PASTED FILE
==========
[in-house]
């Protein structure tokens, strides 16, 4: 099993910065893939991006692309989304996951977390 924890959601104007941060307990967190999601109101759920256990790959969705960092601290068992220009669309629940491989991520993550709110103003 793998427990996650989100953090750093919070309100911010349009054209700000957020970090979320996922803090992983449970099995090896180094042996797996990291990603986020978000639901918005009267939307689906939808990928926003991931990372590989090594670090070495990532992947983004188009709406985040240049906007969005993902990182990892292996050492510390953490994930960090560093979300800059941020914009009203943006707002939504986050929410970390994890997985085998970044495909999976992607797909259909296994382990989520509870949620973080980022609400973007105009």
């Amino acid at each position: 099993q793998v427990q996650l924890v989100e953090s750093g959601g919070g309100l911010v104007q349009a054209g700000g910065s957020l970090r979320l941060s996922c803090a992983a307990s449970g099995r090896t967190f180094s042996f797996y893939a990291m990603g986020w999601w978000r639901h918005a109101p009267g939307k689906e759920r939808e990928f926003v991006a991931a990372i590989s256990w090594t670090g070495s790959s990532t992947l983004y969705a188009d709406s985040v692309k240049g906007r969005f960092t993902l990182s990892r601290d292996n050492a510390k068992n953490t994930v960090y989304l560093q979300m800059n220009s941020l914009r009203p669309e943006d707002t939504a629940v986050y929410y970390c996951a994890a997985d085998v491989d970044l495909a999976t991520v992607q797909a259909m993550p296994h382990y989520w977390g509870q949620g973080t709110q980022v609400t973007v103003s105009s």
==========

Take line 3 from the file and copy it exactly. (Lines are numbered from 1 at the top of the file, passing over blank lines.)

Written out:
């Amino acid at each position: 099993q793998v427990q996650l924890v989100e953090s750093g959601g919070g309100l911010v104007q349009a054209g700000g910065s957020l970090r979320l941060s996922c803090a992983a307990s449970g099995r090896t967190f180094s042996f797996y893939a990291m990603g986020w999601w978000r639901h918005a109101p009267g939307k689906e759920r939808e990928f926003v991006a991931a990372i590989s256990w090594t670090g070495s790959s990532t992947l983004y969705a188009d709406s985040v692309k240049g906007r969005f960092t993902l990182s990892r601290d292996n050492a510390k068992n953490t994930v960090y989304l560093q979300m800059n220009s941020l914009r009203p669309e943006d707002t939504a629940v986050y929410y970390c996951a994890a997985d085998v491989d970044l495909a999976t991520v992607q797909a259909m993550p296994h382990y989520w977390g509870q949620g973080t709110q980022v609400t973007v103003s105009s």